App helps detect scourge of forced labour via audits
published : 16 Oct 2019 at 09:22
newspaper section: Business
A mobile application called Apprise Audit has been found to improve worker audits and detect forced labour practices that commonly victimise migrant workers, according to a report by The Mekong Club and the UN University Institute on Computing and Society (UNU-CS).
The report shows the use of Apprise Audit, developed by UNU-CS and The Mekong Club, helped improve the effectiveness of the worker interview process during social compliance audits.
The mobile app offers an audio questionnaire in several languages, captures worker feedback and offers a real-time summary to the auditor while they are performing the audit.
Data is saved on the content management system and can be analysed by companies to better understand working conditions in manufacturing facilities, including detecting potential forced labour indicators.
"Talking to workers is one of the most critical aspects of social audits," said Silvia Mera, programme director at The Mekong Club, an anti-trafficking NGO that engages and educates corporations on the topic of forced labour in global supply chains.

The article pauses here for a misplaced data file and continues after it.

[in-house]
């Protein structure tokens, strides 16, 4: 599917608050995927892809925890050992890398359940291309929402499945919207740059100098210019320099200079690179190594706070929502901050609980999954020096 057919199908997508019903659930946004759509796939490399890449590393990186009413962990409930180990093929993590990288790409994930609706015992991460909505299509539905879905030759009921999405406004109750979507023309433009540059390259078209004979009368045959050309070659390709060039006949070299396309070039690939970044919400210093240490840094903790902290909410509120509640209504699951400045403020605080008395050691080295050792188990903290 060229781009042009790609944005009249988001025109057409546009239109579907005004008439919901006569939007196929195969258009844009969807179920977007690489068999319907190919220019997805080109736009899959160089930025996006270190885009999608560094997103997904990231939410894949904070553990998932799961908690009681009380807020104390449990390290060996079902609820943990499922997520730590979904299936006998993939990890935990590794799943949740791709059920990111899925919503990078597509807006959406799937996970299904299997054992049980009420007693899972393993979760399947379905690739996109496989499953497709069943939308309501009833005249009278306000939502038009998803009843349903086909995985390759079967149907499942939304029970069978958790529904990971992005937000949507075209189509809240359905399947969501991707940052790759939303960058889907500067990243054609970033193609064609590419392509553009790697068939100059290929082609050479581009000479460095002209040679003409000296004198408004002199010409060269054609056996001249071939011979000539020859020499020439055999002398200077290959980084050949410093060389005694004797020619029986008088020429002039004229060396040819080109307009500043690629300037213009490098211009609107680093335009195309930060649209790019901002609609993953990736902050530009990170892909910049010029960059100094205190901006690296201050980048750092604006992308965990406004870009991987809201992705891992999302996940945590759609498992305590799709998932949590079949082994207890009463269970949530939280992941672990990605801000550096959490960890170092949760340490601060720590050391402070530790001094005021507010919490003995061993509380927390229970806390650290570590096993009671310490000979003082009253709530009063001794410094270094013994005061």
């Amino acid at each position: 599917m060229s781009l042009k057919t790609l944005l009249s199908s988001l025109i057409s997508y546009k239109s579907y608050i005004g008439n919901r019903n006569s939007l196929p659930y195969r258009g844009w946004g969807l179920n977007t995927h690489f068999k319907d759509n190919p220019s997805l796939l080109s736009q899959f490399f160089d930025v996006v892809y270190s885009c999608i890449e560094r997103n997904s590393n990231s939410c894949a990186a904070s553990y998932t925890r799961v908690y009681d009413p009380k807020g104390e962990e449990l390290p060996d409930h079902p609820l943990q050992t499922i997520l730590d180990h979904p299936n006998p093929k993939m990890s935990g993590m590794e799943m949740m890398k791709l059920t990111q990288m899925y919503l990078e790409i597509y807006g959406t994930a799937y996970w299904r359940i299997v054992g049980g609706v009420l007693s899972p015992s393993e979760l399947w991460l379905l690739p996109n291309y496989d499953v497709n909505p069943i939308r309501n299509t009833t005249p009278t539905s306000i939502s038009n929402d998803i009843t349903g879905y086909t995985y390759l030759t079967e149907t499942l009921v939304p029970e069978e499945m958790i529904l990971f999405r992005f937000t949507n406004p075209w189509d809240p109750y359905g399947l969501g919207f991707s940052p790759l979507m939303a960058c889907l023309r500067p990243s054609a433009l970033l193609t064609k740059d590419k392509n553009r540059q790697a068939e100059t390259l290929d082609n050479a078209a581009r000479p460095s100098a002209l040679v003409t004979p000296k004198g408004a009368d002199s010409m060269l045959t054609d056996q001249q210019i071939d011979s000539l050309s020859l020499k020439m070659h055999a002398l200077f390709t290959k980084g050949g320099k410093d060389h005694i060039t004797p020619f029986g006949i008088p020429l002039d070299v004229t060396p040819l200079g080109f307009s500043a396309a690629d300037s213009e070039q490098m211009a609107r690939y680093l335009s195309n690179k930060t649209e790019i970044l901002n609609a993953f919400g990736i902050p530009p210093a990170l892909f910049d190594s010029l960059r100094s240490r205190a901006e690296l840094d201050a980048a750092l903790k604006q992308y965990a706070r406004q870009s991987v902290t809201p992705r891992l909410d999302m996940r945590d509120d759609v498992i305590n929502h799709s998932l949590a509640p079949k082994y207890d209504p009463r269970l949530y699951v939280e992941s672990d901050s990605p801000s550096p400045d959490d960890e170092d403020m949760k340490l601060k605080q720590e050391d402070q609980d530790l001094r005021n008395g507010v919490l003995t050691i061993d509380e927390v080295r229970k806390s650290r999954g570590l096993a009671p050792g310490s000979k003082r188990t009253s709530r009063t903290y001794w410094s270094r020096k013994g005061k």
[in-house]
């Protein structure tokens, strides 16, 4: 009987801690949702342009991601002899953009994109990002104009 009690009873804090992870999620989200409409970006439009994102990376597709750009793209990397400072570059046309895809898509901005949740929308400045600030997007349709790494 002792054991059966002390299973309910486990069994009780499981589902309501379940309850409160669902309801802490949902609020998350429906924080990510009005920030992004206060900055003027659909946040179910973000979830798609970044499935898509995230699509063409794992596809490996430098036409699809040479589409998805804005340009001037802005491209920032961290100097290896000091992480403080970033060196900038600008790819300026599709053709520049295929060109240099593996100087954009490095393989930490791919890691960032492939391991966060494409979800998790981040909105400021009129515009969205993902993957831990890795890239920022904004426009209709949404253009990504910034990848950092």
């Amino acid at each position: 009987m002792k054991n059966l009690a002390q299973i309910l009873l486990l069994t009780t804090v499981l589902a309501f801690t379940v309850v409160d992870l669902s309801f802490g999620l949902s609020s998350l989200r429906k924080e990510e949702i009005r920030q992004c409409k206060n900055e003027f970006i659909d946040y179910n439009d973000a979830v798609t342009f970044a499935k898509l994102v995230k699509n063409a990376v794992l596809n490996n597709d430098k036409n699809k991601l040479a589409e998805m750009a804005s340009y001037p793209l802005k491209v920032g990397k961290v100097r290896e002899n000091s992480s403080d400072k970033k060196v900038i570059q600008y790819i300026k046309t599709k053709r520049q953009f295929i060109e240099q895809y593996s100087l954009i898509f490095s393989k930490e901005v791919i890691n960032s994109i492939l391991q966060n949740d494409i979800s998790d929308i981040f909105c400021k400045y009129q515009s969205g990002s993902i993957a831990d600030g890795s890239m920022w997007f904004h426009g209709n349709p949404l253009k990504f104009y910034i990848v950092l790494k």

"Through Apprise Audit we aim to enhance this important process. Our pilot demonstrated that workers, especially migrants and women, felt more comfortable sharing sensitive information through tech rather than talking to an auditor."
The report overviews the use of the app over the last 15 months, detailing its successes. The report also includes feedback from workers and auditors who have used the app during the pilot, and shows that Apprise Audit helps enhance workers' voices, improves auditors' work and facilitates data collection and analysis of working conditions in global supply chains.
"Apprise Audit was developed to be used by workers to raise concerns when there is someone immediately available to address them," said Hannah Thinyane, principal research fellow at UNU-CS, a UN research institute. "The app is used by an auditor, but keeps the worker in the process. We can easily roll out Apprise in areas where workers do not have phones of their own."
- forced labour
- global supply chains